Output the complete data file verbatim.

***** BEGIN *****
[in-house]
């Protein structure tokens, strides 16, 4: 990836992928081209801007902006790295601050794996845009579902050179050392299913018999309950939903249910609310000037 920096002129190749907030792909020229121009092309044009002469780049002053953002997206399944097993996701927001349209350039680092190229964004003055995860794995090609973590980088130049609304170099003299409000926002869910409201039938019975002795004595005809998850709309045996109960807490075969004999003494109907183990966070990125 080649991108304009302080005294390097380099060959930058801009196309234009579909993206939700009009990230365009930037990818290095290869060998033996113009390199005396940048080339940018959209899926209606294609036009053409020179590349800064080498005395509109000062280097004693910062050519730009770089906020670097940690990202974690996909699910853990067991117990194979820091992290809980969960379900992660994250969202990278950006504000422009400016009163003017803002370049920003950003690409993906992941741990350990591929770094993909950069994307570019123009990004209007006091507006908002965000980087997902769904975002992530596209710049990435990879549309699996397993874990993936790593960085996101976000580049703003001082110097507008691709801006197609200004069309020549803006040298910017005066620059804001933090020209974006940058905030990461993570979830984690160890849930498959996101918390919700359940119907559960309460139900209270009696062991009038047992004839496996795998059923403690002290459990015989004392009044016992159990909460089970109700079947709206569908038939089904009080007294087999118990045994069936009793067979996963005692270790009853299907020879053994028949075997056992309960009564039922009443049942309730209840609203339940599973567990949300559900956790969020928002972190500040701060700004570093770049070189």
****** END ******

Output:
[in-house]
């Protein structure tokens, strides 16, 4: 990836992928081209801007902006790295601050794996845009579902050179050392299913018999309950939903249910609310000037 920096002129190749907030792909020229121009092309044009002469780049002053953002997206399944097993996701927001349209350039680092190229964004003055995860794995090609973590980088130049609304170099003299409000926002869910409201039938019975002795004595005809998850709309045996109960807490075969004999003494109907183990966070990125 080649991108304009302080005294390097380099060959930058801009196309234009579909993206939700009009990230365009930037990818290095290869060998033996113009390199005396940048080339940018959209899926209606294609036009053409020179590349800064080498005395509109000062280097004693910062050519730009770089906020670097940690990202974690996909699910853990067991117990194979820091992290809980969960379900992660994250969202990278950006504000422009400016009163003017803002370049920003950003690409993906992941741990350990591929770094993909950069994307570019123009990004209007006091507006908002965000980087997902769904975002992530596209710049990435990879549309699996397993874990993936790593960085996101976000580049703003001082110097507008691709801006197609200004069309020549803006040298910017005066620059804001933090020209974006940058905030990461993570979830984690160890849930498959996101918390919700359940119907559960309460139900209270009696062991009038047992004839496996795998059923403690002290459990015989004392009044016992159990909460089970109700079947709206569908038939089904009080007294087999118990045994069936009793067979996963005692270790009853299907020879053994028949075997056992309960009564039922009443049942309730209840609203339940599973567990949300559900956790969020928002972190500040701060700004570093770049070189």